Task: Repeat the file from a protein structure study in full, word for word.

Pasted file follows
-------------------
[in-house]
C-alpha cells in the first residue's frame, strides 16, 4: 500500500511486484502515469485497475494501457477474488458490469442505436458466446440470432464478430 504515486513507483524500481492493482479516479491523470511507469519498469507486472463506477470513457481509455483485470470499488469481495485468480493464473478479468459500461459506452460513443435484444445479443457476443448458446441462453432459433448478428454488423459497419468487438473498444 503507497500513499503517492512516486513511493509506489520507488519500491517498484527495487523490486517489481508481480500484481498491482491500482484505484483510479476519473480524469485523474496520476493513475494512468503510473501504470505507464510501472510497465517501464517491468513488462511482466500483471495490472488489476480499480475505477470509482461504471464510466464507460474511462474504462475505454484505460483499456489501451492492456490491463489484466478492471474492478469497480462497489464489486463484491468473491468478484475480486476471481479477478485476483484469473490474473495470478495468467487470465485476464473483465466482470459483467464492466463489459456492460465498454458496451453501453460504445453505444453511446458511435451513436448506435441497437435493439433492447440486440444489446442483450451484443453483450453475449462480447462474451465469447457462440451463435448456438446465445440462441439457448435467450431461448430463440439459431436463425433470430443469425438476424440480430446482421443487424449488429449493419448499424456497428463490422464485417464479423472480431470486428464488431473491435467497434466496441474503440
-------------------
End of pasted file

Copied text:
[in-house]
C-alpha cells in the first residue's frame, strides 16, 4: 500500500511486484502515469485497475494501457477474488458490469442505436458466446440470432464478430 504515486513507483524500481492493482479516479491523470511507469519498469507486472463506477470513457481509455483485470470499488469481495485468480493464473478479468459500461459506452460513443435484444445479443457476443448458446441462453432459433448478428454488423459497419468487438473498444 503507497500513499503517492512516486513511493509506489520507488519500491517498484527495487523490486517489481508481480500484481498491482491500482484505484483510479476519473480524469485523474496520476493513475494512468503510473501504470505507464510501472510497465517501464517491468513488462511482466500483471495490472488489476480499480475505477470509482461504471464510466464507460474511462474504462475505454484505460483499456489501451492492456490491463489484466478492471474492478469497480462497489464489486463484491468473491468478484475480486476471481479477478485476483484469473490474473495470478495468467487470465485476464473483465466482470459483467464492466463489459456492460465498454458496451453501453460504445453505444453511446458511435451513436448506435441497437435493439433492447440486440444489446442483450451484443453483450453475449462480447462474451465469447457462440451463435448456438446465445440462441439457448435467450431461448430463440439459431436463425433470430443469425438476424440480430446482421443487424449488429449493419448499424456497428463490422464485417464479423472480431470486428464488431473491435467497434466496441474503440